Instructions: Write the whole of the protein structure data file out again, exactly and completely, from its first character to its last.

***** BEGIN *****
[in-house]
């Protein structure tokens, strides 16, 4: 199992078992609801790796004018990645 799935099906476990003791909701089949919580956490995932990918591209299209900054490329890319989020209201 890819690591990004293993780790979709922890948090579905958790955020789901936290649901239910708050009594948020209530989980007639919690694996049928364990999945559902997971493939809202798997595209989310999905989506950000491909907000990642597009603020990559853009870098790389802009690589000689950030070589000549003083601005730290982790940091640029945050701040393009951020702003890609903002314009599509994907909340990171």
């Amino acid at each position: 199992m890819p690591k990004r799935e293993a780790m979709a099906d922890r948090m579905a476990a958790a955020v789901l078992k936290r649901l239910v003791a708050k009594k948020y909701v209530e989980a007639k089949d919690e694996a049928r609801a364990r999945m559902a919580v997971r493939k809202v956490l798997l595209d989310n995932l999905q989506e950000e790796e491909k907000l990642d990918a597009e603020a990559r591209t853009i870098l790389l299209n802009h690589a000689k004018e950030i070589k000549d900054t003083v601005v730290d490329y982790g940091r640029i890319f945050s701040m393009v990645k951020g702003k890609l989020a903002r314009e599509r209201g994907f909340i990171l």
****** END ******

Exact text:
[in-house]
């Protein structure tokens, strides 16, 4: 199992078992609801790796004018990645 799935099906476990003791909701089949919580956490995932990918591209299209900054490329890319989020209201 890819690591990004293993780790979709922890948090579905958790955020789901936290649901239910708050009594948020209530989980007639919690694996049928364990999945559902997971493939809202798997595209989310999905989506950000491909907000990642597009603020990559853009870098790389802009690589000689950030070589000549003083601005730290982790940091640029945050701040393009951020702003890609903002314009599509994907909340990171």
């Amino acid at each position: 199992m890819p690591k990004r799935e293993a780790m979709a099906d922890r948090m579905a476990a958790a955020v789901l078992k936290r649901l239910v003791a708050k009594k948020y909701v209530e989980a007639k089949d919690e694996a049928r609801a364990r999945m559902a919580v997971r493939k809202v956490l798997l595209d989310n995932l999905q989506e950000e790796e491909k907000l990642d990918a597009e603020a990559r591209t853009i870098l790389l299209n802009h690589a000689k004018e950030i070589k000549d900054t003083v601005v730290d490329y982790g940091r640029i890319f945050s701040m393009v990645k951020g702003k890609l989020a903002r314009e599509r209201g994907f909340i990171l």